Top-10 Hotel Groups in Europe
- Data collected directly from groups by the database at MKG Hospitality made it possible to list the top-ten hotel groups in Europe (27 countries).
- While the leading groups have not lost their positions, changes may be felt elsewhere in the ranking with a few changes in positioning. Carlson Rezidor Hotel Group and Whitbread Hotels, already present in the Top 10, have risen among the ranks.
- While organic growth in the hotel chain supply in Europe is real, the best scores are the result of internal restructuring rather than the arrival of new inventory on the market.
Best Western, meanwhile, generally consolidated its network while Intercontinental Hotels Group, focused on its Holiday Inn New Generation, while losing a few InterContinental contracts in Germany.
The hotel division at Groupe du Louvre, which associates the economy and upscale segments of the Louvre Hotels Group with the luxury properties in the Concorde Hotels network, is strengthening its position in 4th place. After a period of reorganization, the brands Campanile, Kyriad and Concorde members are back on the growth track.
The first change came with the rise of Carlson Rezidor Hotel Group, the new name of the EMEA subsidiary of the Carlson Hotels group, which was particularly dynamic with many openings under the Radisson Blu and Park Inn brands. The growth would be even greater if it included the many openings in Central and Eastern Europe and in Northern countries outside the European Union.
NH Hoteles, which is prey to financial restructuring problems, is not currently in a strong growth phase and is managing programs launched prior to the crisis, including the opening of its flagship in Berlin. The group, in its quest for a financial ally, slipped down a rung. The second noteworthy change in the ranking is Whitbread with its three-rung climb thanks to the dynamism of its economy brand Premier Inn. The concept experienced strong growth in Great Britain with new constructions and many conversions of independent hotels to enter city centers. The pipeline already includes 11,000 additional rooms, boosted by the Olympics in London.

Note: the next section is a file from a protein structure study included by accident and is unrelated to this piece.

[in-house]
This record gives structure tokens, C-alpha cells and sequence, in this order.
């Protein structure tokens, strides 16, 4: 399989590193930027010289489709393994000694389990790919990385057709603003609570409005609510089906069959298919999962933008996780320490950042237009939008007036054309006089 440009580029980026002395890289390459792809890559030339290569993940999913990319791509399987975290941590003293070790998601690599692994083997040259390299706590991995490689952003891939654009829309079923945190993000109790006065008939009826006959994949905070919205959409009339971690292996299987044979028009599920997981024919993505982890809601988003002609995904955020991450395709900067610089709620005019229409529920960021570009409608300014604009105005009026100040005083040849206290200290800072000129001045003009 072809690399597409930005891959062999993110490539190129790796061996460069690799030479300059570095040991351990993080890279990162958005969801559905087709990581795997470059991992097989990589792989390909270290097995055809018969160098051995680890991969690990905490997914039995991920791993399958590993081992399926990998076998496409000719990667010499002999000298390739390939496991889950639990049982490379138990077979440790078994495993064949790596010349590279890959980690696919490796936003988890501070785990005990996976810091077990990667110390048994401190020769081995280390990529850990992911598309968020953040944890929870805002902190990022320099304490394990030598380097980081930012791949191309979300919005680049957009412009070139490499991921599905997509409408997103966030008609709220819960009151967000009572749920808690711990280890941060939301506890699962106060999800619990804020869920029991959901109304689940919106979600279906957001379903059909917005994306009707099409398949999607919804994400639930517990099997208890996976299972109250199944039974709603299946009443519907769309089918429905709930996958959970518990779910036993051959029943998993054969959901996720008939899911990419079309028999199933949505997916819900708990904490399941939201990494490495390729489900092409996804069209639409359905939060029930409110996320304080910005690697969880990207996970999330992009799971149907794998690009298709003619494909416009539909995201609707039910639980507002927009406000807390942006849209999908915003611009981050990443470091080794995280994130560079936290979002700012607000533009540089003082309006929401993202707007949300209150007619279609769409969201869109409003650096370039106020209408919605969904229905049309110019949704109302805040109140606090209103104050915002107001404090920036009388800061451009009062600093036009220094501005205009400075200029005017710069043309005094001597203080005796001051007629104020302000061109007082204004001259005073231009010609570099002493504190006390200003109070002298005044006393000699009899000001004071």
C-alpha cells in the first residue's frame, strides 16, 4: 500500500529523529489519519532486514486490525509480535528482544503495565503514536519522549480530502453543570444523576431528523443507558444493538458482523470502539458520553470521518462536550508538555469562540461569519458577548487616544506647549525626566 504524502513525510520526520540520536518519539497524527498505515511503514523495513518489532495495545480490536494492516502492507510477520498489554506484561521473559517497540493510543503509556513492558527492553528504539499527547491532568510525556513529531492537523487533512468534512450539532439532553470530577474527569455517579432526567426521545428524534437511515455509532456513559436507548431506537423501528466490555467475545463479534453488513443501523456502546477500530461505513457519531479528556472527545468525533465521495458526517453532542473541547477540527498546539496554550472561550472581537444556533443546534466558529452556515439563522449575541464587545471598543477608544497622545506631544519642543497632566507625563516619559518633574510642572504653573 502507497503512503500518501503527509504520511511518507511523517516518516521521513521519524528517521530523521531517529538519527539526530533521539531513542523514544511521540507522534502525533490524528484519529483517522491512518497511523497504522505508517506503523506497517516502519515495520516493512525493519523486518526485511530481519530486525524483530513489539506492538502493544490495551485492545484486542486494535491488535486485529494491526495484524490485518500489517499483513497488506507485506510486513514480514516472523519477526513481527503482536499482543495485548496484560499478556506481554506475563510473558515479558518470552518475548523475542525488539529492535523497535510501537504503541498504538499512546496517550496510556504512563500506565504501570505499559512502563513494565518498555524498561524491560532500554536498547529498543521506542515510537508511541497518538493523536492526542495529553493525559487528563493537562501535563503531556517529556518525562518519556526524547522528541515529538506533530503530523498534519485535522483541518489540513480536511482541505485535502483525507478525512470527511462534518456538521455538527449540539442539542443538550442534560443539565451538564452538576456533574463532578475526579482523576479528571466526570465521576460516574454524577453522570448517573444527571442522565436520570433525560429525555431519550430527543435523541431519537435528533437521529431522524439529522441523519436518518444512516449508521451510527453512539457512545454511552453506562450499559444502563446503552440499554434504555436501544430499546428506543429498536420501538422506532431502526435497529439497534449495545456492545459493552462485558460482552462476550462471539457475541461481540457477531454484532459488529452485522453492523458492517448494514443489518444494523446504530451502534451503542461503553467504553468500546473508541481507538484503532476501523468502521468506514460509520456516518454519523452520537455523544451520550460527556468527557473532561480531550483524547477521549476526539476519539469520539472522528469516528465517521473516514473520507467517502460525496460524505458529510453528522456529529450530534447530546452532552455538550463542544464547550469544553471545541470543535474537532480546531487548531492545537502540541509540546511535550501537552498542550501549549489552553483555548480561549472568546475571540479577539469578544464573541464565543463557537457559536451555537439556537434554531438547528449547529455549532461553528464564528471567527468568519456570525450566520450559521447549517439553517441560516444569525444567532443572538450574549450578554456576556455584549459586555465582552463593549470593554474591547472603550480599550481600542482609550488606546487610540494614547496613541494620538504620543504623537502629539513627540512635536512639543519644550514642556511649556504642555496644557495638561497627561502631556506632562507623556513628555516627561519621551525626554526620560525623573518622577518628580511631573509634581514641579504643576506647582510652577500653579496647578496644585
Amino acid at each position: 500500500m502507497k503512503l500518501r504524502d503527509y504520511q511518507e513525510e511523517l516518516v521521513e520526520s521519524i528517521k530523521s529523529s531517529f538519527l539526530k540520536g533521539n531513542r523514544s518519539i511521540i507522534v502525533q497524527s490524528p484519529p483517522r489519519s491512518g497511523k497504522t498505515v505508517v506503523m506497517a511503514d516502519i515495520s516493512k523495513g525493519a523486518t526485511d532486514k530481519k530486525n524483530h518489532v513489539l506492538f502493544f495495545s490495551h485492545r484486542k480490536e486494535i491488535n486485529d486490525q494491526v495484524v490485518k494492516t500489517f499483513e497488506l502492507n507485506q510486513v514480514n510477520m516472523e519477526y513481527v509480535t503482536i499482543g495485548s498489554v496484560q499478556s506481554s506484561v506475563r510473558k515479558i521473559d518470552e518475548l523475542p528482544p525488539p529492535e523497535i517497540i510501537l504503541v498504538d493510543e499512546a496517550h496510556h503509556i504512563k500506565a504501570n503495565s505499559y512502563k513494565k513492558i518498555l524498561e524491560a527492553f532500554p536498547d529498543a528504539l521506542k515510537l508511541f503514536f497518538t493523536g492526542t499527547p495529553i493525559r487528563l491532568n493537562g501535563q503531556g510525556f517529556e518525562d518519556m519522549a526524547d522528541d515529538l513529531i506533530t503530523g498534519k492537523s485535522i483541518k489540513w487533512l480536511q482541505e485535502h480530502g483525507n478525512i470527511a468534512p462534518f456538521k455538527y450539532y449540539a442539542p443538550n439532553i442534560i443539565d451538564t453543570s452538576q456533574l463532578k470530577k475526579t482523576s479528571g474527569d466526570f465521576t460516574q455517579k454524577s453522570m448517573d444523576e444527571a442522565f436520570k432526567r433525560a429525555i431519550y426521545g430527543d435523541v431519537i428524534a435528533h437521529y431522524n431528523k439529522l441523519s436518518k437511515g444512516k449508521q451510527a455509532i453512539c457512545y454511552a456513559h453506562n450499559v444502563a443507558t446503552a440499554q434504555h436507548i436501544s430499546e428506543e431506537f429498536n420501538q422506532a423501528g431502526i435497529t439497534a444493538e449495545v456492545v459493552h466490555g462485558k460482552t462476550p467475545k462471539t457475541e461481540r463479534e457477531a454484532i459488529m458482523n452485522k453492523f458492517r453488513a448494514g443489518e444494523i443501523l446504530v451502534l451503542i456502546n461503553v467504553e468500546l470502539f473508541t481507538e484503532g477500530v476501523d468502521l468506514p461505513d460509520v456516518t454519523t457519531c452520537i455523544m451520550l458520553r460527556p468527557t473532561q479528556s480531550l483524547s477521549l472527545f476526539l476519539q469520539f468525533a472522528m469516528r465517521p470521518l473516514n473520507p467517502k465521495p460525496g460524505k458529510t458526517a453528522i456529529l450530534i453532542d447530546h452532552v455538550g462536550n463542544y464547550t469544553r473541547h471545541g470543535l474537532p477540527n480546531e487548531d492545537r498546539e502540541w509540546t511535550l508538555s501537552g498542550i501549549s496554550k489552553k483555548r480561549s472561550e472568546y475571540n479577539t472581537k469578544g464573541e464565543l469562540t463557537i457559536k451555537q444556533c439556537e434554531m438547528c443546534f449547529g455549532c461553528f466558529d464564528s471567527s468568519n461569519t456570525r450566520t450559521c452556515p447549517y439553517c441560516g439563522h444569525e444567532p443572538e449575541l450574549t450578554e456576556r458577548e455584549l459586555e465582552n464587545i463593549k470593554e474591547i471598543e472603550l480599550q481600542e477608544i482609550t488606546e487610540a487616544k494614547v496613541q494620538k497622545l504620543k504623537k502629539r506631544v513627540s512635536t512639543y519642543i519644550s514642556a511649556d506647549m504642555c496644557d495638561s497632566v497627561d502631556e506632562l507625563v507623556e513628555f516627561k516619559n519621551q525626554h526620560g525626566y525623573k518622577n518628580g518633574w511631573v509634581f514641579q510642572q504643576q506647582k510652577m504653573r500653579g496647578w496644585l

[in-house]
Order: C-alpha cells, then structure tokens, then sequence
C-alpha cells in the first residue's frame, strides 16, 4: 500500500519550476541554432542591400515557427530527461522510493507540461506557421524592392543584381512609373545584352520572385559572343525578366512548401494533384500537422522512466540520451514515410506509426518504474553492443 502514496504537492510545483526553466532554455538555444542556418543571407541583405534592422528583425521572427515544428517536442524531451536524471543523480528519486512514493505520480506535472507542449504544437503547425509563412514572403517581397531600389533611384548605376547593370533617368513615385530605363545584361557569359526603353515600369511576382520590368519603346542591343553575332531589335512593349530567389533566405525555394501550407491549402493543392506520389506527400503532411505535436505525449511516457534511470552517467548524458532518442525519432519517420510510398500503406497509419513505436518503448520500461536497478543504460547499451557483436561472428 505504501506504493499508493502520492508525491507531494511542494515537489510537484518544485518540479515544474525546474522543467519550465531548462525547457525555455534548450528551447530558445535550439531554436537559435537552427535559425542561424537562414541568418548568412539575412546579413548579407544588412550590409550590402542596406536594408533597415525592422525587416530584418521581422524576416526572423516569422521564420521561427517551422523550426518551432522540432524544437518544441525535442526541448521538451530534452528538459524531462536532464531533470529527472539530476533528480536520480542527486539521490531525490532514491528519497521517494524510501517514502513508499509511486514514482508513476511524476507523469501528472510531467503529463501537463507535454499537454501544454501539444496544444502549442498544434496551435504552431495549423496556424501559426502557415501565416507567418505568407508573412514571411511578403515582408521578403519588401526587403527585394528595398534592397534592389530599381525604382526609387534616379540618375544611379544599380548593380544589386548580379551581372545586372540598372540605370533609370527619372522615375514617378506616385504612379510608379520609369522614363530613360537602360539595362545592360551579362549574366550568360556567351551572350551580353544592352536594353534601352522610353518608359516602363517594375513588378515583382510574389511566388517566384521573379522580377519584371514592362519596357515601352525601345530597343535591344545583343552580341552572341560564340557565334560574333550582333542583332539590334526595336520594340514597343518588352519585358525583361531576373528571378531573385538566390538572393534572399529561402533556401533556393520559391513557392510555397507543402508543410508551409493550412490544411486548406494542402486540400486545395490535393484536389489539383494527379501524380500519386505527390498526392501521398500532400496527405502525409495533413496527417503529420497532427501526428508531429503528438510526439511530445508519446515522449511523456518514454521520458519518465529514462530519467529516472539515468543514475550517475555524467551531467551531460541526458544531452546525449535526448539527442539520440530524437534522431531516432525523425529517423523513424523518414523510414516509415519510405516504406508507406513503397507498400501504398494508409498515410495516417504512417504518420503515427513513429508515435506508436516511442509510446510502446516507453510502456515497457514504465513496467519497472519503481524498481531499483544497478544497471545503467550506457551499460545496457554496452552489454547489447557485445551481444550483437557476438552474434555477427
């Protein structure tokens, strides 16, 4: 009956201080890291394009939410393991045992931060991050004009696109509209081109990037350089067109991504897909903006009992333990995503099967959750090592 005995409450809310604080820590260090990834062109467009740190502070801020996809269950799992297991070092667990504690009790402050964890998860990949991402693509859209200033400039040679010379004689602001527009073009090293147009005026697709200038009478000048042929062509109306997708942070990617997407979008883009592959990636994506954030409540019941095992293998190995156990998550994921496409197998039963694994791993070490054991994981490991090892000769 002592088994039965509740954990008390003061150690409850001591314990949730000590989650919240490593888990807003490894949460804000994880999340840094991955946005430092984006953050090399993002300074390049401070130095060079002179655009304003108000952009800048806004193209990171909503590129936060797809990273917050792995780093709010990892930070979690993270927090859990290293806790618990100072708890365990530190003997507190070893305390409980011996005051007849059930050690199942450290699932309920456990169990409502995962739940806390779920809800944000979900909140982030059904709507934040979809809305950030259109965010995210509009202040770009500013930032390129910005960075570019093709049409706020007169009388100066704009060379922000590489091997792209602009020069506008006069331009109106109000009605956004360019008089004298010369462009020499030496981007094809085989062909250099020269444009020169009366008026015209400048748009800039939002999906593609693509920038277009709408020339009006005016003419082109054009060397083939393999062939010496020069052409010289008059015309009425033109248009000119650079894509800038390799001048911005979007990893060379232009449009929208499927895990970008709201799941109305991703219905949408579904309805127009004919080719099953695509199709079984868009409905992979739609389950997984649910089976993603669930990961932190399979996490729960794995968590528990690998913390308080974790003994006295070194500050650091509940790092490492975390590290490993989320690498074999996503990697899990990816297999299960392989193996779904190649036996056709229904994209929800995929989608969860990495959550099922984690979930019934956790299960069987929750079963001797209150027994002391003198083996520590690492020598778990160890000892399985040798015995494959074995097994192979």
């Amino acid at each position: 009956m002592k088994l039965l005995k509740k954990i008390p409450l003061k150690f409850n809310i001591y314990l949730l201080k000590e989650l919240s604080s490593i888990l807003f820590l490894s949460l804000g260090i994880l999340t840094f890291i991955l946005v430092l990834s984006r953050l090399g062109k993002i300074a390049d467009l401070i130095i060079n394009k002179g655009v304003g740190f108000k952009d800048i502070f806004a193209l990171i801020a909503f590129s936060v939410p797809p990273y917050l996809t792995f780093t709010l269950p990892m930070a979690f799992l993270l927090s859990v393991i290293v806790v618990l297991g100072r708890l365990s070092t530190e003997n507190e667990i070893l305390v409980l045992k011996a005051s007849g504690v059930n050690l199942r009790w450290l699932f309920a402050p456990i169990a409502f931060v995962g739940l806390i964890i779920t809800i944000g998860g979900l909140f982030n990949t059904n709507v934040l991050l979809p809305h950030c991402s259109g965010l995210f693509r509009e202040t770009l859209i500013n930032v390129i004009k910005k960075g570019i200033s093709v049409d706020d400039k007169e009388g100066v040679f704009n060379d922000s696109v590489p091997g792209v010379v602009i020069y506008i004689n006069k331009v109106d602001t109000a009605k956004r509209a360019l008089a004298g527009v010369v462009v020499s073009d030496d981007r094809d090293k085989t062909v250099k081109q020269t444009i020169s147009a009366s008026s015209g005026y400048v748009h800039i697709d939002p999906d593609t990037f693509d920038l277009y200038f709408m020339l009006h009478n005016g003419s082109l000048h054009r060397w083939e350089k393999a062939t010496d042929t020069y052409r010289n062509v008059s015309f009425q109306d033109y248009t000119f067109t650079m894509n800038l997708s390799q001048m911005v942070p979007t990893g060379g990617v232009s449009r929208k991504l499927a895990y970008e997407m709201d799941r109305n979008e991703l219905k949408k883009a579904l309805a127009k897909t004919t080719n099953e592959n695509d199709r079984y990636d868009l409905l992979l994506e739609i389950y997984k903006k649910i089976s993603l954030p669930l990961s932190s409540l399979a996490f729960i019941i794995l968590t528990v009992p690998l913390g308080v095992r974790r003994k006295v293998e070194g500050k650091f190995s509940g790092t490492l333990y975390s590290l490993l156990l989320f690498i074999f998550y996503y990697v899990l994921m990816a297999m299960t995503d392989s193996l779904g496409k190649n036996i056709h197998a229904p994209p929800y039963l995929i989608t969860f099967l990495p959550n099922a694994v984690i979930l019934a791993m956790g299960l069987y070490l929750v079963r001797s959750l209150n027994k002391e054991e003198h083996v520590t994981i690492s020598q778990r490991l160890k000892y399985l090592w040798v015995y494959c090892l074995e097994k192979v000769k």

The Spanish group Melia Hotels International is also stabilizing due to a difficult domestic market. Hilton Worldwide takes advantage of the arrival in Europe of brands developed in the United States, especially DoubleTree and Garden Inn. The group benefits in particular from the support of its owner Blackstone, which continues to purchase properties to accelerate its implantation in Europe. It is also strengthening its presence in Eastern Europe.
Victim of bad financial results for its Tourism division, the German leisure group TUI is selling off its hotel properties, which consist of partnerships with local groups in Spain and Greece.
"The European market is prey to permanent restructuring leading to the disappearance in mature countries of thousands of obsolete rooms that no longer correspond to market needs. Their replacement with a new supply from hotel chains is only very partial," observes Georges Panayotis, President of MKG Group.
"Market shares of hotel groups are growing on a shrinking market. Broad recourse to franchising is increasingly leading to the transfer of resources from independent hotels to chain hotels. We may congratulate ourselves for significant improvement of the product thanks to more demanding standards, but an obvious need remains for new constructions to avoid finding ourselves in a shortage on the major tourist markets. Even in the United Kingdom, where Whitbread's growth appears spectacular as it prepares for the Olympics in London, a major portion of the new supply is a result of conversions. Europe must rapidly adopt incentive policies to encourage new building," continues MKG's President.
(NB : the ranking of the top 10 hotel groups does not take into consideration commercial partnerships that distribute hybrid brands)